Ramble On

Friday, April 18, 2014

The Alexandria Hops

The Willamettes, vigorous already in the early spring.
Since I learned about the hops neighbor Dan was growing in his backyard near Hawksbill Cabin, I have been inspired to try growing some myself.  I was prepared to try this even before I began brewing beer - I figured somebody would take and use anything I was able to produce.  As it turned out, I ended up with some first year hops bines in the ground at the same time that I was gaining experience as a brewer.

My space for this venture is very constrained in the back yard - we have a postage stamp of a suburban space here in Alexandria, and the whole cleared space back there may be twice the size of the area Dan has under cultivation.  So I decided to keep my plants in pots, easily movable if I figured out a better arrangement for the situation - or in case I failed.

I had aspired to grow Cascade and Willamette hops, since I had seen that those varietals do well in the area.  I would plant two rhizomes in each post to ensure that I would have a survivor of each one.  When I went to order, however, I found that they were sold out of Cascade, and substituted UK Goldings.

The UK Goldings in their spacious new pot.
After discussing this further with Dan, I remembered that while his Willamettes do fine growing as plants, they aren't high yielders for some reason.  His hypothesis is that their location isn't great, since they are in the partial shade of a walnut tree, and because the soil around that tree may not be optimal due to the falling nuts every year.  My plant grew very well, too, but I did not see any cones in the first year (not that I was expecting much of a crop - the plants take a few years to mature).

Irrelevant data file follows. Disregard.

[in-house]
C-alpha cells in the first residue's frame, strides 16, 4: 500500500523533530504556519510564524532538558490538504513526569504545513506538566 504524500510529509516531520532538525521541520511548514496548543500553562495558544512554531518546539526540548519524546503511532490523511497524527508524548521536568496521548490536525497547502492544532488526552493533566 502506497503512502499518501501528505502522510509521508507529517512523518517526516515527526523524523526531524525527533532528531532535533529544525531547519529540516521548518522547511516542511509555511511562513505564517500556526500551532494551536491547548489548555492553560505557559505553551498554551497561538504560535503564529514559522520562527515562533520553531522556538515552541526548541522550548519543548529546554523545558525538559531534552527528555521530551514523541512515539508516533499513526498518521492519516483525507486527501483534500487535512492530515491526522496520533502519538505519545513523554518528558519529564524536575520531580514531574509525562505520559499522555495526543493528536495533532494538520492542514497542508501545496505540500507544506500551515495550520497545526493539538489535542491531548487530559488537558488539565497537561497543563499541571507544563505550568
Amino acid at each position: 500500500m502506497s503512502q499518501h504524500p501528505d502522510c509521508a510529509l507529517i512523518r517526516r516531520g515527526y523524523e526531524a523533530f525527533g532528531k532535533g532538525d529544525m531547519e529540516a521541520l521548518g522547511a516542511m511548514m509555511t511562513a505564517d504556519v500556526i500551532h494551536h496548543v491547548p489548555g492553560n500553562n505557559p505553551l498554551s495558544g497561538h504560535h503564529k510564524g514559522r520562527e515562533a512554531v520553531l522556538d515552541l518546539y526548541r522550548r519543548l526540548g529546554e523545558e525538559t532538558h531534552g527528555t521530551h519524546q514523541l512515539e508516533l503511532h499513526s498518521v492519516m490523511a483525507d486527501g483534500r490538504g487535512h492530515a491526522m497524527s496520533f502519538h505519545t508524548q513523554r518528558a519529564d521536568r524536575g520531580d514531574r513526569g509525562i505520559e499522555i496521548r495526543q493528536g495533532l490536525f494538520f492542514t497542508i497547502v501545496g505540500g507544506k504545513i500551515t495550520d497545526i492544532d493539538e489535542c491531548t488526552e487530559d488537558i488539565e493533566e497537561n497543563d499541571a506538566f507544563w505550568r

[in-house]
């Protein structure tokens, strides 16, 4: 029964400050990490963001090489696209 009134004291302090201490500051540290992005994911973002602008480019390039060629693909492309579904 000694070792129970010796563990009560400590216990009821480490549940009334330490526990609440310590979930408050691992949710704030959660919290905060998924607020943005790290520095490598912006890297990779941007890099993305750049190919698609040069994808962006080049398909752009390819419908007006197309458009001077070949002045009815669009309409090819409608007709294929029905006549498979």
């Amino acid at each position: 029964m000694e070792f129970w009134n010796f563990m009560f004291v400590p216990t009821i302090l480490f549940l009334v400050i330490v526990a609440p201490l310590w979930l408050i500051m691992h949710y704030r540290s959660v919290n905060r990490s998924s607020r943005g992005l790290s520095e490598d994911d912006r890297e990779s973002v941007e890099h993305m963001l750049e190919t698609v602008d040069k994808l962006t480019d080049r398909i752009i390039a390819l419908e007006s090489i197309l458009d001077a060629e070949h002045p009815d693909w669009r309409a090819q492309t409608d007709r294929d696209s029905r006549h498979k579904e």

The Goldings, on the other hand, performed better than I expected.  There were even cones on those plants come harvest time - about two dozen.  Not enough to do anything with, but still, product!

I bought a second pair of Goldings rhizomes, and I transplanted both of the existing plants into new, larger pots last week.  I found that there were roots that had escaped the plants and made their way into the flower beds - not entirely unexpected, because in my readings about hopyards I found that you plan at least a 4x4 hill for each plant.  I was fairly brutal in pruning these roots back for the transplanting, and hope I did not do any lasting damage.

I'll post a series on these hops over the course of the growing season, with a next post to describe the trellis system I am trying out for the Goldings this year.  That's all for now though!

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